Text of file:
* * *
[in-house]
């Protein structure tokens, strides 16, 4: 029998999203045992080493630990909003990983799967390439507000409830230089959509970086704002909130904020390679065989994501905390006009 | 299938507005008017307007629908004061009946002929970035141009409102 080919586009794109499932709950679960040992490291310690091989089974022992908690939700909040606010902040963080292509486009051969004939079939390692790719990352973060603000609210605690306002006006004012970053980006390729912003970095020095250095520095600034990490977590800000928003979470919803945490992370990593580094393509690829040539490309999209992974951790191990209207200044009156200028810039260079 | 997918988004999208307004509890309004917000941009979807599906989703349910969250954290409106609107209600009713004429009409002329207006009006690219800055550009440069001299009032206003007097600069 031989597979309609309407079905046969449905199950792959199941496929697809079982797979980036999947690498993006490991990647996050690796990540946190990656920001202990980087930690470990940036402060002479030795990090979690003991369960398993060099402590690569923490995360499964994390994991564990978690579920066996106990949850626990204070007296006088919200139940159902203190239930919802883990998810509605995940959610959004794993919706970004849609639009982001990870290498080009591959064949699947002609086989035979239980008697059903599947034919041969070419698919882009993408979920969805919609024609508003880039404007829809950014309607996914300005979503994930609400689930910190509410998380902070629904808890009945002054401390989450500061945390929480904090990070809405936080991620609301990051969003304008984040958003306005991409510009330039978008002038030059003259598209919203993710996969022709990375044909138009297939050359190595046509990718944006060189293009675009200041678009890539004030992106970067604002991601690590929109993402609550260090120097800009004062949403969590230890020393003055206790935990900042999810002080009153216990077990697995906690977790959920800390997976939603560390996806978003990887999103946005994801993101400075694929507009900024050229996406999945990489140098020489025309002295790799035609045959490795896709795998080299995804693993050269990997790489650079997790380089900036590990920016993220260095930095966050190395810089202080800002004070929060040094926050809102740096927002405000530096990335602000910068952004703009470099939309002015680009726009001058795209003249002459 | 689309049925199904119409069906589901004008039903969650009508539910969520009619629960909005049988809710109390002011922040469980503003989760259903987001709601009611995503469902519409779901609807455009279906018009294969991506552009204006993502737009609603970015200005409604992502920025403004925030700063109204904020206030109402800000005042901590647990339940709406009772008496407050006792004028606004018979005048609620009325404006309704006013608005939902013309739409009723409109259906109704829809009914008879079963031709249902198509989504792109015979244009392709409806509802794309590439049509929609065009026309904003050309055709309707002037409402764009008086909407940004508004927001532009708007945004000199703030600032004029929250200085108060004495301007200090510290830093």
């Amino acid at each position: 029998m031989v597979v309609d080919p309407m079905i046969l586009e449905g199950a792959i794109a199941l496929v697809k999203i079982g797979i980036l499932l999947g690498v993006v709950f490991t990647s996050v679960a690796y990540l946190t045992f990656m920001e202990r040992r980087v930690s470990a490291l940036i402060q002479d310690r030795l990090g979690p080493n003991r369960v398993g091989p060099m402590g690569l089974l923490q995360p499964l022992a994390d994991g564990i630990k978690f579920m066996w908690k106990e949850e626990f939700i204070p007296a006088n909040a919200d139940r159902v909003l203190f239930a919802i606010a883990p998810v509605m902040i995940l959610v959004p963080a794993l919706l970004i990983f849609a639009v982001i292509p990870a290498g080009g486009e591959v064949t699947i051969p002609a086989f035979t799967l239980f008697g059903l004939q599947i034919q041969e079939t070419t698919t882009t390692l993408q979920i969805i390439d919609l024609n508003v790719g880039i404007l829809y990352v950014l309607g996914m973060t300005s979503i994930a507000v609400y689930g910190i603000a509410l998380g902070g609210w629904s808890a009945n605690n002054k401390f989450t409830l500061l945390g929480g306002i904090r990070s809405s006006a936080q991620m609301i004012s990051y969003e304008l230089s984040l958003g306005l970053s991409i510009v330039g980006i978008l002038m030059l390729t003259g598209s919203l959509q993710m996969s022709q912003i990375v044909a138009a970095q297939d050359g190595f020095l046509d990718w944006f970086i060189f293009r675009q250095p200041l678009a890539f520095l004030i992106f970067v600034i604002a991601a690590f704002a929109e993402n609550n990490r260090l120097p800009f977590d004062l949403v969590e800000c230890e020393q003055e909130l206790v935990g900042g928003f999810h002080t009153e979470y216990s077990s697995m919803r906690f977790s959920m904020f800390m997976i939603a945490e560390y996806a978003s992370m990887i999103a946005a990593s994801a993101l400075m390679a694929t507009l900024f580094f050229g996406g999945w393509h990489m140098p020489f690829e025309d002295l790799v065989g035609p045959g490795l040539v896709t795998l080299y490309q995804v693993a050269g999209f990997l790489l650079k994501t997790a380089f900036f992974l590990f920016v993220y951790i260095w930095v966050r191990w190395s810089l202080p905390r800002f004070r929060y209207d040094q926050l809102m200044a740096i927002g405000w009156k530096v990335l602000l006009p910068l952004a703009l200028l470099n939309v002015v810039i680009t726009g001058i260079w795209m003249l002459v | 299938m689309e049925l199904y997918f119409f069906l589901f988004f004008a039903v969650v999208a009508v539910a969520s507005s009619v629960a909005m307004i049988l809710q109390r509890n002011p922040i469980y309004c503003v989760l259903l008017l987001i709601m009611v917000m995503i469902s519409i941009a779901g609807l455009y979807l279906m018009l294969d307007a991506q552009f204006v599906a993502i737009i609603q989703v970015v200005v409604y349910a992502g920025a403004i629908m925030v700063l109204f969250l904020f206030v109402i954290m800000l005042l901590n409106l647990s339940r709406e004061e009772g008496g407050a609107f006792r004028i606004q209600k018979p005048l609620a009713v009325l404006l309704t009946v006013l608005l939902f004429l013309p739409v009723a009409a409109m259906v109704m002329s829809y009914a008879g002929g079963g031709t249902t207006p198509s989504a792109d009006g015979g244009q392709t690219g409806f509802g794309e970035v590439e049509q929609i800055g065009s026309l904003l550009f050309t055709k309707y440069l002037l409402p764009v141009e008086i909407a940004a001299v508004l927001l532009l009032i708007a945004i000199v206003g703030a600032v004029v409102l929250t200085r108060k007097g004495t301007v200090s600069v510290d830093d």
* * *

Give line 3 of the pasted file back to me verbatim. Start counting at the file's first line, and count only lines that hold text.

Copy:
């Amino acid at each position: 029998m031989v597979v309609d080919p309407m079905i046969l586009e449905g199950a792959i794109a199941l496929v697809k999203i079982g797979i980036l499932l999947g690498v993006v709950f490991t990647s996050v679960a690796y990540l946190t045992f990656m920001e202990r040992r980087v930690s470990a490291l940036i402060q002479d310690r030795l990090g979690p080493n003991r369960v398993g091989p060099m402590g690569l089974l923490q995360p499964l022992a994390d994991g564990i630990k978690f579920m066996w908690k106990e949850e626990f939700i204070p007296a006088n909040a919200d139940r159902v909003l203190f239930a919802i606010a883990p998810v509605m902040i995940l959610v959004p963080a794993l919706l970004i990983f849609a639009v982001i292509p990870a290498g080009g486009e591959v064949t699947i051969p002609a086989f035979t799967l239980f008697g059903l004939q599947i034919q041969e079939t070419t698919t882009t390692l993408q979920i969805i390439d919609l024609n508003v790719g880039i404007l829809y990352v950014l309607g996914m973060t300005s979503i994930a507000v609400y689930g910190i603000a509410l998380g902070g609210w629904s808890a009945n605690n002054k401390f989450t409830l500061l945390g929480g306002i904090r990070s809405s006006a936080q991620m609301i004012s990051y969003e304008l230089s984040l958003g306005l970053s991409i510009v330039g980006i978008l002038m030059l390729t003259g598209s919203l959509q993710m996969s022709q912003i990375v044909a138009a970095q297939d050359g190595f020095l046509d990718w944006f970086i060189f293009r675009q250095p200041l678009a890539f520095l004030i992106f970067v600034i604002a991601a690590f704002a929109e993402n609550n990490r260090l120097p800009f977590d004062l949403v969590e800000c230890e020393q003055e909130l206790v935990g900042g928003f999810h002080t009153e979470y216990s077990s697995m919803r906690f977790s959920m904020f800390m997976i939603a945490e560390y996806a978003s992370m990887i999103a946005a990593s994801a993101l400075m390679a694929t507009l900024f580094f050229g996406g999945w393509h990489m140098p020489f690829e025309d002295l790799v065989g035609p045959g490795l040539v896709t795998l080299y490309q995804v693993a050269g999209f990997l790489l650079k994501t997790a380089f900036f992974l590990f920016v993220y951790i260095w930095v966050r191990w190395s810089l202080p905390r800002f004070r929060y209207d040094q926050l809102m200044a740096i927002g405000w009156k530096v990335l602000l006009p910068l952004a703009l200028l470099n939309v002015v810039i680009t726009g001058i260079w795209m003249l002459v | 299938m689309e049925l199904y997918f119409f069906l589901f988004f004008a039903v969650v999208a009508v539910a969520s507005s009619v629960a909005m307004i049988l809710q109390r509890n002011p922040i469980y309004c503003v989760l259903l008017l987001i709601m009611v917000m995503i469902s519409i941009a779901g609807l455009y979807l279906m018009l294969d307007a991506q552009f204006v599906a993502i737009i609603q989703v970015v200005v409604y349910a992502g920025a403004i629908m925030v700063l109204f969250l904020f206030v109402i954290m800000l005042l901590n409106l647990s339940r709406e004061e009772g008496g407050a609107f006792r004028i606004q209600k018979p005048l609620a009713v009325l404006l309704t009946v006013l608005l939902f004429l013309p739409v009723a009409a409109m259906v109704m002329s829809y009914a008879g002929g079963g031709t249902t207006p198509s989504a792109d009006g015979g244009q392709t690219g409806f509802g794309e970035v590439e049509q929609i800055g065009s026309l904003l550009f050309t055709k309707y440069l002037l409402p764009v141009e008086i909407a940004a001299v508004l927001l532009l009032i708007a945004i000199v206003g703030a600032v004029v409102l929250t200085r108060k007097g004495t301007v200090s600069v510290d830093d």